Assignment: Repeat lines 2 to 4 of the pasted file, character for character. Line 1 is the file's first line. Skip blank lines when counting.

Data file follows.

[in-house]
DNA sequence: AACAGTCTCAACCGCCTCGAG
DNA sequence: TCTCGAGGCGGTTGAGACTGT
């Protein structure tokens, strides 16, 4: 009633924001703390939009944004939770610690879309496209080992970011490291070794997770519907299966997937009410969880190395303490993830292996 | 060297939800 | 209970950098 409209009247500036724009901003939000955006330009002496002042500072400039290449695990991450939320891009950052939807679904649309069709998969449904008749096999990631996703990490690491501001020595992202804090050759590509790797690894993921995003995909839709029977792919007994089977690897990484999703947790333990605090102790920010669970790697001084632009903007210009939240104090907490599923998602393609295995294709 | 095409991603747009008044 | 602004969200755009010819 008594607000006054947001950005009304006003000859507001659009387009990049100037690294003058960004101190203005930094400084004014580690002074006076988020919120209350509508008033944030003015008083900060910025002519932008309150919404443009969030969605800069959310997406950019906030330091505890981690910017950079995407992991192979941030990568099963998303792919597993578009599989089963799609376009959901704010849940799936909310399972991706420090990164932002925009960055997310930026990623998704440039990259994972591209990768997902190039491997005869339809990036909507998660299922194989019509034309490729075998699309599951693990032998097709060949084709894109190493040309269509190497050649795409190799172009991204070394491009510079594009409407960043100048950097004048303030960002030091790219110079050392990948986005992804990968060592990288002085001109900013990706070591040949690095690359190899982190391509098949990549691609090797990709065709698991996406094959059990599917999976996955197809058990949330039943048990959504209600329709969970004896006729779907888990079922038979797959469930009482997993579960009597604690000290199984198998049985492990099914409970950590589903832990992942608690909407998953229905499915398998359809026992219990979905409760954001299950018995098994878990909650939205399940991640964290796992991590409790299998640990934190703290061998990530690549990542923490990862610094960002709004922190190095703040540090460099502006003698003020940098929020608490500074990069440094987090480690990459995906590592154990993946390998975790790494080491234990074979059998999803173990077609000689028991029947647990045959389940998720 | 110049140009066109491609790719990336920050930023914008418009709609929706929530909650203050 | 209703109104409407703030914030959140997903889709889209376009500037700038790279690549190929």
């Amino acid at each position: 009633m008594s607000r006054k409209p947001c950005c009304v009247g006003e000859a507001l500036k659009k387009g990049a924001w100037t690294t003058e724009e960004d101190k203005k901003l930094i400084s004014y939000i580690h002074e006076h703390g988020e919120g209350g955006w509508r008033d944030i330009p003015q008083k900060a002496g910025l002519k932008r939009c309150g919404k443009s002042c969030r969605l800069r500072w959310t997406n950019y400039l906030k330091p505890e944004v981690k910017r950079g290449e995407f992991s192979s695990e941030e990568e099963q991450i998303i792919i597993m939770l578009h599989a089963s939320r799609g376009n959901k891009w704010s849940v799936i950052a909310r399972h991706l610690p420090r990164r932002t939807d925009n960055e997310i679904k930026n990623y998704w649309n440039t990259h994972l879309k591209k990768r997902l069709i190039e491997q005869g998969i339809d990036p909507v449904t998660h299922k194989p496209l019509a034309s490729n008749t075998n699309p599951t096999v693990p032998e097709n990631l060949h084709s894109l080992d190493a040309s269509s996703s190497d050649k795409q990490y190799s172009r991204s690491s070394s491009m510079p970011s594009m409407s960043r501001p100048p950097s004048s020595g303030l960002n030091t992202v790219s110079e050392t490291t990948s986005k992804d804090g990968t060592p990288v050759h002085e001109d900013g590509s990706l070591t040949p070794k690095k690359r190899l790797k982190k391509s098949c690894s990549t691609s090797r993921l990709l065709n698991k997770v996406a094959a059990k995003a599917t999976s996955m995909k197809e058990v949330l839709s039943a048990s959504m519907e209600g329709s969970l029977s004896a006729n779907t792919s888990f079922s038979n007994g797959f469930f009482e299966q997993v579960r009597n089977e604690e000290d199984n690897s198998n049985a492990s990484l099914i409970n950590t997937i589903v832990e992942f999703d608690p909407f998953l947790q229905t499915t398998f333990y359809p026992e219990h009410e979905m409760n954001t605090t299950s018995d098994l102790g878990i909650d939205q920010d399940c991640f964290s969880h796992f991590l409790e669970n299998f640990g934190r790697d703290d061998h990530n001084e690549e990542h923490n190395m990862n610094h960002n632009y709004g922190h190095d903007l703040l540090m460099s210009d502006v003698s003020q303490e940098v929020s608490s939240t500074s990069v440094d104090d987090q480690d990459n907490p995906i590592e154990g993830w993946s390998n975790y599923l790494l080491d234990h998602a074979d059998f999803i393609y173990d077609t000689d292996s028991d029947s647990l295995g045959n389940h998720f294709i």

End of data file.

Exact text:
DNA sequence: AACAGTCTCAACCGCCTCGAG
DNA sequence: TCTCGAGGCGGTTGAGACTGT
């Protein structure tokens, strides 16, 4: 009633924001703390939009944004939770610690879309496209080992970011490291070794997770519907299966997937009410969880190395303490993830292996 | 060297939800 | 209970950098 409209009247500036724009901003939000955006330009002496002042500072400039290449695990991450939320891009950052939807679904649309069709998969449904008749096999990631996703990490690491501001020595992202804090050759590509790797690894993921995003995909839709029977792919007994089977690897990484999703947790333990605090102790920010669970790697001084632009903007210009939240104090907490599923998602393609295995294709 | 095409991603747009008044 | 602004969200755009010819 008594607000006054947001950005009304006003000859507001659009387009990049100037690294003058960004101190203005930094400084004014580690002074006076988020919120209350509508008033944030003015008083900060910025002519932008309150919404443009969030969605800069959310997406950019906030330091505890981690910017950079995407992991192979941030990568099963998303792919597993578009599989089963799609376009959901704010849940799936909310399972991706420090990164932002925009960055997310930026990623998704440039990259994972591209990768997902190039491997005869339809990036909507998660299922194989019509034309490729075998699309599951693990032998097709060949084709894109190493040309269509190497050649795409190799172009991204070394491009510079594009409407960043100048950097004048303030960002030091790219110079050392990948986005992804990968060592990288002085001109900013990706070591040949690095690359190899982190391509098949990549691609090797990709065709698991996406094959059990599917999976996955197809058990949330039943048990959504209600329709969970004896006729779907888990079922038979797959469930009482997993579960009597604690000290199984198998049985492990099914409970950590589903832990992942608690909407998953229905499915398998359809026992219990979905409760954001299950018995098994878990909650939205399940991640964290796992991590409790299998640990934190703290061998990530690549990542923490990862610094960002709004922190190095703040540090460099502006003698003020940098929020608490500074990069440094987090480690990459995906590592154990993946390998975790790494080491234990074979059998999803173990077609000689028991029947647990045959389940998720 | 110049140009066109491609790719990336920050930023914008418009709609929706929530909650203050 | 209703109104409407703030914030959140997903889709889209376009500037700038790279690549190929």